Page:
Yale Lab Where Student Died Lacked Safety Gear, U.S. Finds

Yale University failed to equip a laboratory lathe with safeguards or provide protective gear for students, a U.S. agency said after investigating the death of a woman whose hair became entangled in the equipment.

Michele Dufault, a senior weeks away from graduating, was found dead April 13 after using the lathe in the Sterling Chemistry Laboratory. Yale’s machine lacked an emergency stop button, according to a letter yesterday from a regional office of the U.S. Occupational Safety and Health Administration.

The agency said it wouldn’t fine Yale, in New Haven, Connecticut, because it doesn’t have jurisdiction, according to the letter.

OSHA’s assessment has “significant inaccuracies” about safety, training and maintenance of machine-shop equipment, Tom Conroy, a Yale spokesman, said in an e-mailed statement.

“Machine tool training provided by Yale was extensive, consistently reinforced by professional staff and confirmed by Yale’s expert to be exemplary,” Conroy said. “Personal protective equipment was provided in the shop.”

Deficiencies found in the Yale lab included a failure to post rules and regulations for using the machines, according to the letter from Robert Kowalski, OSHA’s area director in Bridgeport, Connecticut.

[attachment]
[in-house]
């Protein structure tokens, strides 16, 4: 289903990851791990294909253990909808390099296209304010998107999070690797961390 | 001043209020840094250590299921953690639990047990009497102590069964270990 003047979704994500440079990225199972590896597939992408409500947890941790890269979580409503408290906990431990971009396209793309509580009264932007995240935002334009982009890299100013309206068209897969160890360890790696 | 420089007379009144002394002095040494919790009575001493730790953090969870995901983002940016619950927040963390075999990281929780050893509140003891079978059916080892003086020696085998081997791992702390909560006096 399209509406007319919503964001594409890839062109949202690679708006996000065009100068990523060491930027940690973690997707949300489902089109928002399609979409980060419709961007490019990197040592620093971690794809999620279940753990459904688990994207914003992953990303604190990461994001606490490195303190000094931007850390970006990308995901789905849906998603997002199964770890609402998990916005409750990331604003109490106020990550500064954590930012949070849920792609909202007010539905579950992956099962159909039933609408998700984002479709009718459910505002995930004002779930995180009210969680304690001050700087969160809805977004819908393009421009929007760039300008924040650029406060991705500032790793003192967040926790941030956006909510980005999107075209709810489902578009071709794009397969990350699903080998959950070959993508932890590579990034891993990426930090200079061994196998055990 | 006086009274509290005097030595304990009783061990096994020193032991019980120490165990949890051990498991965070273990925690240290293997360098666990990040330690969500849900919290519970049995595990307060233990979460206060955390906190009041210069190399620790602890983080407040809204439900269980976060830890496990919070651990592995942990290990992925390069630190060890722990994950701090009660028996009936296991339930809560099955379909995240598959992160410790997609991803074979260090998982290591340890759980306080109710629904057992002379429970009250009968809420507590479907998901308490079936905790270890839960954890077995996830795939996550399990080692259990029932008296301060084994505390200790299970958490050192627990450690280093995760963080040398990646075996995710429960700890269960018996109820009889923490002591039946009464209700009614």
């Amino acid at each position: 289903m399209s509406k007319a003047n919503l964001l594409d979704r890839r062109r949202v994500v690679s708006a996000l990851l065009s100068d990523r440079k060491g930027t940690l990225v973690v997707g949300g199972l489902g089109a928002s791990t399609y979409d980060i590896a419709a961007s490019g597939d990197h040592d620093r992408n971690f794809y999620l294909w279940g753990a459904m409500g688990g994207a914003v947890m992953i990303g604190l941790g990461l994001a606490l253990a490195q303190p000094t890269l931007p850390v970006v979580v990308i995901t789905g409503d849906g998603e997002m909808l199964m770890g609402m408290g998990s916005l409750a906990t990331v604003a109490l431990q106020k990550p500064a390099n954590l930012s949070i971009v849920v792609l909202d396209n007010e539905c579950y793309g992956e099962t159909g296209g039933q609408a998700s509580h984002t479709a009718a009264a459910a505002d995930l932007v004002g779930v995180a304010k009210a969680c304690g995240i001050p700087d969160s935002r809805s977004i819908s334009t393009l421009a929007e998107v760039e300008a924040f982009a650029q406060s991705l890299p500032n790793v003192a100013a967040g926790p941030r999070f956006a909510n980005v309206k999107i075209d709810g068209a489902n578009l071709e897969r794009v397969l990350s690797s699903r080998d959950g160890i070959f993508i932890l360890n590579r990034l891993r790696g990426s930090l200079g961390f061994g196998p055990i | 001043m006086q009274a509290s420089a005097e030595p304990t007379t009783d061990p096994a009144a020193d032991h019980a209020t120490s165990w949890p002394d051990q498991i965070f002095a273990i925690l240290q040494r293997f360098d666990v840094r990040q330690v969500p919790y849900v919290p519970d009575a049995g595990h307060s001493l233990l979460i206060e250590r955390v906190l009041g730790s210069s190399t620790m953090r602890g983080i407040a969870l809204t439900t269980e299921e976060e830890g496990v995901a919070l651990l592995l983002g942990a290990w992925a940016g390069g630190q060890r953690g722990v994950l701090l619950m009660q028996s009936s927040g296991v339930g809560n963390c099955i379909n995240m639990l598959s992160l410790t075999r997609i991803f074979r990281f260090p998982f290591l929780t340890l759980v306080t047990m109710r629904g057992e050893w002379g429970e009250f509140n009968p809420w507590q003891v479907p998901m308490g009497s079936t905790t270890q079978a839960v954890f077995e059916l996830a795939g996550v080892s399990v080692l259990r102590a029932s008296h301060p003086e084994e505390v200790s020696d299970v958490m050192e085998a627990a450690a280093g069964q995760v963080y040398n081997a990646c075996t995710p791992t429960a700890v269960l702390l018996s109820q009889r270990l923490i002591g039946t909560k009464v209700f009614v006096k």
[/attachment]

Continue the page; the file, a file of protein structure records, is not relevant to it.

Dufault, an astronomy and physics major, was working in the laboratory on a project at the time of the accident. Her body was found by students working in the building, according to an April statement by Yale President Richard Levin.

‘Machine Safeguarding’

The lathe was made in 1962 and had been owned by Yale since at least 2000, according to the OSHA letter.

“Guards were not provided” on the machine, according to OSHA. In addition, site safety inspections of the mechanical shop “did not address machine safeguarding,” OSHA said.

The university said in April that it would assess safety policies and practices in its laboratories, machine shops and school facilities where undergraduates are permitted to work.

OSHA said it couldn’t issue citations because “there must be an employer/employee relationship” and Dufault was a student, according to the letter.

Yale should develop an inspection program conducted by safety professionals and set up a personal protective training program, according to OSHA. The university should also require two people at all times when the machines are being used, the agency said.

“Students were repeatedly instructed not to use machinery without a buddy present,” Conroy said.

The Associated Press reported the OSHA letter earlier today.

To contact the reporter on this story: Stephanie Armour in Washington at sarmour@bloomberg.net.

To contact the editor responsible for this story: Larry Liebert at lliebert@bloomberg.net.

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